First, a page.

December 19, 1918
Construction began on a lighthouse within the region of Tierra del Fuego that is part of Argentina. Les Eclaireurs Lighthouse was specifically built on an islet in the Beagle Channel as a navigational aid for vessels sailing to and from Ushuaia, which is one of the world’s southernmost cities. The islet where the lighthouse stands is part of a group collectively known as the Les Eclaireurs islands. (“Les Eclaireurs” is the French phrase for “The Scouts”; this name was given to those islets by French Navy Captain Louis-Ferdinand Martial when he led a scientific mission in the area during the 1880s.)
Les Eclaireurs Lighthouse was completed in 1919 and it began operations the following year. This conical brick tower has remained in service ever since, so far withstanding the powerful waves and winds that often batter against it. Measuring 36 feet (11 meters) in height, the lighthouse is mostly painted red and white and topped with a black gallery (open platform) and lantern room. The structure is remotely controlled, with an automatic light emitting white flashes at intervals of 10 seconds and with a range of 7.5 nautical miles (13.9 kilometers). Electricity for the lighthouse is provided by solar panels. Les Eclaireurs Lighthouse is not open to the public, and the only regular inhabitants on the islet where it is situated are cormorants (a type of aquatic bird) and sea lions.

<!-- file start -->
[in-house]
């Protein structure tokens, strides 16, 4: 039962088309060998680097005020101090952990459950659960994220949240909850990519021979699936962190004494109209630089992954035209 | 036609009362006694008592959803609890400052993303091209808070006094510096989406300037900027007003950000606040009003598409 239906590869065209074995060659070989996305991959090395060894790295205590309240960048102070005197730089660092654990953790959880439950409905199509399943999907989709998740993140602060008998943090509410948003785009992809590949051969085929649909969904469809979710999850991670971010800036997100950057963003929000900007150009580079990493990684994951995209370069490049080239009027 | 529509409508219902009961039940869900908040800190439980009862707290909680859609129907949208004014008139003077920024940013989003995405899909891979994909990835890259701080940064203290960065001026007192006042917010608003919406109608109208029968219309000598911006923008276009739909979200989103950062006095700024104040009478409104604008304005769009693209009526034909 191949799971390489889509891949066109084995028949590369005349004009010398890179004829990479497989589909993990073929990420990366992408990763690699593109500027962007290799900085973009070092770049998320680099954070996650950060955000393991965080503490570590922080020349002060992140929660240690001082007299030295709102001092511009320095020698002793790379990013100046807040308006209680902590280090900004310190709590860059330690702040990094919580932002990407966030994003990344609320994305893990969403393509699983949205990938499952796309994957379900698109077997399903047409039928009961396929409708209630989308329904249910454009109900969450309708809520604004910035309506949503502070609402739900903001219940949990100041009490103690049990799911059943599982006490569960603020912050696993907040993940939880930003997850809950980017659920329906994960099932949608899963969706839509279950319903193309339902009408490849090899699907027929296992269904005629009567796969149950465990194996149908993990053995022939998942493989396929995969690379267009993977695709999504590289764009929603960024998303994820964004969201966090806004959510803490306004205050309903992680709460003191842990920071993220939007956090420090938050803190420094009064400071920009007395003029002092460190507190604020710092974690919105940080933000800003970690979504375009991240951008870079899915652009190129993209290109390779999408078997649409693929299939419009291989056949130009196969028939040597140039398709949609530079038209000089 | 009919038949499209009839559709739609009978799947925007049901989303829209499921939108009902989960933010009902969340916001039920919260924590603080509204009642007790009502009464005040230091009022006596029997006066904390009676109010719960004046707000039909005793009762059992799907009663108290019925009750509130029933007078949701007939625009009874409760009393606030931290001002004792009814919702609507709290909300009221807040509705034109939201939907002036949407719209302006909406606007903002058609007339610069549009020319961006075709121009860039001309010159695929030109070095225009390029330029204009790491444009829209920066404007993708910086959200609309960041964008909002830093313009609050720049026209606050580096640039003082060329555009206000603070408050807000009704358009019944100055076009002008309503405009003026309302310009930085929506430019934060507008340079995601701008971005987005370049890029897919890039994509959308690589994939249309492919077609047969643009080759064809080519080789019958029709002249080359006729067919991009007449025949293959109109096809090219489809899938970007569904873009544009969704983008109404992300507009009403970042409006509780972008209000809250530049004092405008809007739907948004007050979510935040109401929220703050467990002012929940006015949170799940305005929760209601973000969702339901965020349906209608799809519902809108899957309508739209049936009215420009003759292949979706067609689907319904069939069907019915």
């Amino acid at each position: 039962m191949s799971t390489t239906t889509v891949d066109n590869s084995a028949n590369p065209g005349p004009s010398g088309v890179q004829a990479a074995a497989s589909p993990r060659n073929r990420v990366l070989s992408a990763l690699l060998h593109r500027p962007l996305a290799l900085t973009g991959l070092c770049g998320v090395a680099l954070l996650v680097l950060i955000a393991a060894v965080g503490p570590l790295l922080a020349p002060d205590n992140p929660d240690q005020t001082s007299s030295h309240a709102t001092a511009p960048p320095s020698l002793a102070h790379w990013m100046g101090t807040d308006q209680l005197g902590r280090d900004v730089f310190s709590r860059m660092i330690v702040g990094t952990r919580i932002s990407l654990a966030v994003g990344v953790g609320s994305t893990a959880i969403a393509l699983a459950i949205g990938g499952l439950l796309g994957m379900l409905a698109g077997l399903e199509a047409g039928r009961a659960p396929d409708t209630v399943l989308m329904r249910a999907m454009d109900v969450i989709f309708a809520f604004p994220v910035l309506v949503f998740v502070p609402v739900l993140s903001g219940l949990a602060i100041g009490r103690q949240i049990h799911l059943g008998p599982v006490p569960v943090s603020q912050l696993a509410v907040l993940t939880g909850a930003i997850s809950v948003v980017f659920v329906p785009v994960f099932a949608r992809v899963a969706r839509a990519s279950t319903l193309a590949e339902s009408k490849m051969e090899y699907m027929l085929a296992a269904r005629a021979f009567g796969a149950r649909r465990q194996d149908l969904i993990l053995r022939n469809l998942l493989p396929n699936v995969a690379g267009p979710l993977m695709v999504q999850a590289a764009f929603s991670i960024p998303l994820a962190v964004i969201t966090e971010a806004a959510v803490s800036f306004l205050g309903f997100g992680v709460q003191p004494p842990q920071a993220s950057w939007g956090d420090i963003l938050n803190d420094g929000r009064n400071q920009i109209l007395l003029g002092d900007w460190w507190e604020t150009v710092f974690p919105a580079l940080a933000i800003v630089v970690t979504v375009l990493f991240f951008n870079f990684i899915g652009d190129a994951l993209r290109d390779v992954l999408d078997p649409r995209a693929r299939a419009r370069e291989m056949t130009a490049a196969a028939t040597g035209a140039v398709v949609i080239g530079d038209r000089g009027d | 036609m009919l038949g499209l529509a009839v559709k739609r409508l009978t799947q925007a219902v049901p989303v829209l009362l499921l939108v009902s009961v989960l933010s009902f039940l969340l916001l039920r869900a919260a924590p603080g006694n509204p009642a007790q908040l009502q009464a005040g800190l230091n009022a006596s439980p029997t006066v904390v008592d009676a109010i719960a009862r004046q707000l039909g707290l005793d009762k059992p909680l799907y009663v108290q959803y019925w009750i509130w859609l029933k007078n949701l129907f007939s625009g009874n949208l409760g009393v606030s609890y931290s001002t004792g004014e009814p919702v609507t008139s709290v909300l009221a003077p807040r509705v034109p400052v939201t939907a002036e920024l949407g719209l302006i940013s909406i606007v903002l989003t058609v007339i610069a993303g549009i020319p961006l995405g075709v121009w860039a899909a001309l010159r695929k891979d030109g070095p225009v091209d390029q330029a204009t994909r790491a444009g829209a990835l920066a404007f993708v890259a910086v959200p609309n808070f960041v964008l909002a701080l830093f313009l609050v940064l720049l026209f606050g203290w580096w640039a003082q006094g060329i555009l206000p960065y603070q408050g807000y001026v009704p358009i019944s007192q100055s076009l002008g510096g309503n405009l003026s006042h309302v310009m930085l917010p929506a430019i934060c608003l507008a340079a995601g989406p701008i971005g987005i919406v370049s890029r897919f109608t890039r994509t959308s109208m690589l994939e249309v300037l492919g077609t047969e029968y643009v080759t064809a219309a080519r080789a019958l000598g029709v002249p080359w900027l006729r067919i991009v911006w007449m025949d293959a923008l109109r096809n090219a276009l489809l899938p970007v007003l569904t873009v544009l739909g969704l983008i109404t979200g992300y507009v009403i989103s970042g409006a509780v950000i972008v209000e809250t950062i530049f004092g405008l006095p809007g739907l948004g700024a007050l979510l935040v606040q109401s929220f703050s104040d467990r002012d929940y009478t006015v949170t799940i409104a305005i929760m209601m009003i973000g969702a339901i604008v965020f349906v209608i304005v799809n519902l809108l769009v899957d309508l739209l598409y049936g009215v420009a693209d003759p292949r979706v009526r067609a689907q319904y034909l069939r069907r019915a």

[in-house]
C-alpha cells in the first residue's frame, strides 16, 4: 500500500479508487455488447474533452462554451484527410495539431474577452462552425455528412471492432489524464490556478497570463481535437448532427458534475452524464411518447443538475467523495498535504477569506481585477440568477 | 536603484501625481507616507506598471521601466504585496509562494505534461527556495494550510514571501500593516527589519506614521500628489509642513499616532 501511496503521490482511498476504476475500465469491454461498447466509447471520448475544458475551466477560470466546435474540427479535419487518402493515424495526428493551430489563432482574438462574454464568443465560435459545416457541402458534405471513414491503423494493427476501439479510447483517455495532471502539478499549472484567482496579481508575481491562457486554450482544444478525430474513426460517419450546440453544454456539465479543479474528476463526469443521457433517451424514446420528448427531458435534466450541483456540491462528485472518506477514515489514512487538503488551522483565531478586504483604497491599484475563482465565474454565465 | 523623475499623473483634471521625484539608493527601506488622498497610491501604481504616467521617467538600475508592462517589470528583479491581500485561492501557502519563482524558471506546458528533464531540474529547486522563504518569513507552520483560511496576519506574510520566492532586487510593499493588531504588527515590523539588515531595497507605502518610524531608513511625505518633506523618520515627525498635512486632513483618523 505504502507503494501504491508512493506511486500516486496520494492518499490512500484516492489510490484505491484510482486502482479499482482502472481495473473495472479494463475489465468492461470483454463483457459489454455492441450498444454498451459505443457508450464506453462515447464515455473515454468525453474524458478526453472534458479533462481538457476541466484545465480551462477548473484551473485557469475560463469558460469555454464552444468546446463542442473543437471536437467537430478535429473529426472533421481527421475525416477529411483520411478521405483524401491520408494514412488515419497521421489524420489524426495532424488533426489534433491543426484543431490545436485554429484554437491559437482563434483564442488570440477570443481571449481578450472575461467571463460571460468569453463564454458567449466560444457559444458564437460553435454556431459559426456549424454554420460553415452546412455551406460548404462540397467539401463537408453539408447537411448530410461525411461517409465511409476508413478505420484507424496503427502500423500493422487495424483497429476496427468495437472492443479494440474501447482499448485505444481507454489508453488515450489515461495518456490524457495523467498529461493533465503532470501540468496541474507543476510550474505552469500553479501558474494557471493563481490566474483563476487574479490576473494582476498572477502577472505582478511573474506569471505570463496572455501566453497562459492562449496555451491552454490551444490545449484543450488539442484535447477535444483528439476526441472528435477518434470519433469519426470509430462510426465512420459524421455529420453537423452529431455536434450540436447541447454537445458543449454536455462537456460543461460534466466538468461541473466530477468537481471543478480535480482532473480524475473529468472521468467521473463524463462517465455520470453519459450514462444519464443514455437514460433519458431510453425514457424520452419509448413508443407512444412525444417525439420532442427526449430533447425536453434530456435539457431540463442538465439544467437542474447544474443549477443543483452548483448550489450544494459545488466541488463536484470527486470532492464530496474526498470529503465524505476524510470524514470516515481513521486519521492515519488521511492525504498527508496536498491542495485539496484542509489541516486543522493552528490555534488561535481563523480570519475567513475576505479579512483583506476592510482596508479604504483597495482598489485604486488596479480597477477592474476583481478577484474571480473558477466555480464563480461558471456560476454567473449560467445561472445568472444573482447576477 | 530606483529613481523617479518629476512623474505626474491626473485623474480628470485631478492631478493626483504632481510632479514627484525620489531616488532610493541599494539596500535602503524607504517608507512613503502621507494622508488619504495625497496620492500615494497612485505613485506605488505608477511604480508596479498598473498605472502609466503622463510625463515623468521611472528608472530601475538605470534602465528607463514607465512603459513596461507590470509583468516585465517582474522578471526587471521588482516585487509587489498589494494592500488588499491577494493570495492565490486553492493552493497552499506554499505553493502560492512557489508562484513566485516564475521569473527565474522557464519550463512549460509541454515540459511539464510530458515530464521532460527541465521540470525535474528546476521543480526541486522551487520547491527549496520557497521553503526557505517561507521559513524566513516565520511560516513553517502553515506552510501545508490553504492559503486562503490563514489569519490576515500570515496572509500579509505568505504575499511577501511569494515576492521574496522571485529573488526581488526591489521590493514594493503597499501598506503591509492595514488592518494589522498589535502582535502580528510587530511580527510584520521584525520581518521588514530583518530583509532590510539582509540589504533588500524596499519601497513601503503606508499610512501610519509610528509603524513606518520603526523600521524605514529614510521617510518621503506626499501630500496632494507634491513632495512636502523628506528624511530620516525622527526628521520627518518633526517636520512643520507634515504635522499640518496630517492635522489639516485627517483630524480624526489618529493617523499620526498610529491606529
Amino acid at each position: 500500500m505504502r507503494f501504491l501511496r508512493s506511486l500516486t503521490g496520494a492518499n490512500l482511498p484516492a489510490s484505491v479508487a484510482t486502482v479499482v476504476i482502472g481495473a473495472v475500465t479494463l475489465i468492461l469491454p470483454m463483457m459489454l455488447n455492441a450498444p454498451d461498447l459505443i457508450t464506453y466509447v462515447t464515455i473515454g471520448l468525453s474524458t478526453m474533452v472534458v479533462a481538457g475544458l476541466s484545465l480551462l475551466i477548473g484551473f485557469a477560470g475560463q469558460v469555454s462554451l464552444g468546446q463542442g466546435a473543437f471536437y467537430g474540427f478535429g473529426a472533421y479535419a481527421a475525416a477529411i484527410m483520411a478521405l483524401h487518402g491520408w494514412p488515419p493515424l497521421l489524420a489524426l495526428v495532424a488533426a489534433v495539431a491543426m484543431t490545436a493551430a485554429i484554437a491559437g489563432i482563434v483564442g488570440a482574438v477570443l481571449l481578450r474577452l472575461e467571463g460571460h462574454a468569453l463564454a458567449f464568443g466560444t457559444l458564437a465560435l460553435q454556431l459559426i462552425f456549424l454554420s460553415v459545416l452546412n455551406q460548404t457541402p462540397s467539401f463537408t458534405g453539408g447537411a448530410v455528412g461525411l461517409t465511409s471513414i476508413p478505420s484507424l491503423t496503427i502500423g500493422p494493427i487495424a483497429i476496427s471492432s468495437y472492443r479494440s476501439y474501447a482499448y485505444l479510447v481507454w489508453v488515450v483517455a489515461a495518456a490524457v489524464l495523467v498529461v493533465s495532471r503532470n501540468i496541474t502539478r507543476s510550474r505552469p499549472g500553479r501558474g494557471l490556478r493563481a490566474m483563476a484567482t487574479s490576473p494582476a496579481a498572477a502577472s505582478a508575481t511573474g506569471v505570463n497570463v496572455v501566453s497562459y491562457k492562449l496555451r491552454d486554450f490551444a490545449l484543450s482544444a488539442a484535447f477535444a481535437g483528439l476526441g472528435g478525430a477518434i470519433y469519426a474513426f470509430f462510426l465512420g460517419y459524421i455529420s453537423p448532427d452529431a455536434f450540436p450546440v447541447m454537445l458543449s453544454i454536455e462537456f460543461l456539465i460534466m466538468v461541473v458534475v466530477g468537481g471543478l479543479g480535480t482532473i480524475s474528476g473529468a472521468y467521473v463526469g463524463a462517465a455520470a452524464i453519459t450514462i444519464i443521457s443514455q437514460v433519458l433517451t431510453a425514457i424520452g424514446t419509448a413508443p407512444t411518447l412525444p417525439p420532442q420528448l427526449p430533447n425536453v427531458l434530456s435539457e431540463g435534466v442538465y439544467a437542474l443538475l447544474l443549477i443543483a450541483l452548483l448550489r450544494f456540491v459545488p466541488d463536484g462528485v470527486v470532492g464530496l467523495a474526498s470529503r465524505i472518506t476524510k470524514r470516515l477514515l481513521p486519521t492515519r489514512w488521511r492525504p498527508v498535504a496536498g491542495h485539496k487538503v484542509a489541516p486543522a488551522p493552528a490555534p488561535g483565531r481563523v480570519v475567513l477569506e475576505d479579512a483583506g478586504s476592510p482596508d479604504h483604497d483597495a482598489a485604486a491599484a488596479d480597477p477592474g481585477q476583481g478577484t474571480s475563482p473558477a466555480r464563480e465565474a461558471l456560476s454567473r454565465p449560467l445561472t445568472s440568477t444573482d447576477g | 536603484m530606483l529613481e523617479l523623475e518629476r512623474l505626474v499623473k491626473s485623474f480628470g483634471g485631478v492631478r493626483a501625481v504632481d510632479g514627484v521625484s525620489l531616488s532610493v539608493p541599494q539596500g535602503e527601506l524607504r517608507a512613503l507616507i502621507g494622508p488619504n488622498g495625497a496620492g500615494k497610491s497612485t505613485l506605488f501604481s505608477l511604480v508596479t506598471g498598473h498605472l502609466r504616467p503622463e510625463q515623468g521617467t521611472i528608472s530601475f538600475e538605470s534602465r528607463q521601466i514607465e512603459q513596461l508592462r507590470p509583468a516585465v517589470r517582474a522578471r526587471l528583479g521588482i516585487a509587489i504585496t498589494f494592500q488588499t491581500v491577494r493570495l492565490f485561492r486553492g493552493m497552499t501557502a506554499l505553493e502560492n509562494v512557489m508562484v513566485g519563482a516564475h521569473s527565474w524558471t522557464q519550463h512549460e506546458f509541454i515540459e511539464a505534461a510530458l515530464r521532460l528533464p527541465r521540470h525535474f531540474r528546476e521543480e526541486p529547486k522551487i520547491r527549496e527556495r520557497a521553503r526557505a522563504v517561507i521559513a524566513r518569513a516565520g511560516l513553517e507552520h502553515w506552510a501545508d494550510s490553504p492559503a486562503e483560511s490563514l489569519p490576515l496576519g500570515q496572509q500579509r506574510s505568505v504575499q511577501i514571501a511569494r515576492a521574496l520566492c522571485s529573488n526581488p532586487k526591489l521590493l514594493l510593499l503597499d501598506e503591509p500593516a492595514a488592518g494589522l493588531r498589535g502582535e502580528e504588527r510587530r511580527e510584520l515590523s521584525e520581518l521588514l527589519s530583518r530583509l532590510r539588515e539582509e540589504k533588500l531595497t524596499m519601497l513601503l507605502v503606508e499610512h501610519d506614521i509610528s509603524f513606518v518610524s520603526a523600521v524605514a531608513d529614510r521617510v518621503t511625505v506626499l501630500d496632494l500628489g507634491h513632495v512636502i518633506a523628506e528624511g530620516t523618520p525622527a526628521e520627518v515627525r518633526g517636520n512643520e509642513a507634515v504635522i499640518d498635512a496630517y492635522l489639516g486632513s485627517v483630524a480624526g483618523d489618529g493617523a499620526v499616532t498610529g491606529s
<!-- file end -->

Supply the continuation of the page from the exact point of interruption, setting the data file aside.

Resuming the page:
The aesthetic appeal and exotic surroundings of the human-free Les Eclaireurs Lighthouse, however, has guaranteed that it is rarely if ever overlooked by people visiting the area. The lighthouse has become a popular attraction, and numerous tourists have made the effort over the years to see it up close. “While navigating the Beagle Channel on the way to Cape Horn, I was impressed by the stark beauty of Les Eclaireurs Lighthouse,” noted one of these tourists in an article that he wrote for the Baltimore Sun in 2005. That “stark beauty” has helped make Les Eclaireurs Lighthouse one of the most photographed lighthouses across the globe.
Another one of Les Eclaireurs Lighthouse’s major claims to fame, though, is rooted in folklore rather than fact. The structure is commonly known throughout Argentina and elsewhere as the Lighthouse at the End of the World (Faro del fin del Mundo) due to the mistaken belief that it was renowned novelist Jules Verne’s inspiration for the lighthouse featured in his posthumously published book The Lighthouse at the End of the World. Verne actually based the lighthouse in his work on the San Juan de Salvamento lighthouse, which was built on the remote island Isla de los Estados in the easternmost point of Argentina’s portion of Tierra del Fuego. This lighthouse remained in service only between 1884 and 1900.
For more information on Les Eclaireurs Lighthouse, please check out https://en.wikipedia.org/wiki/Les_Eclaireurs_Lighthouse.
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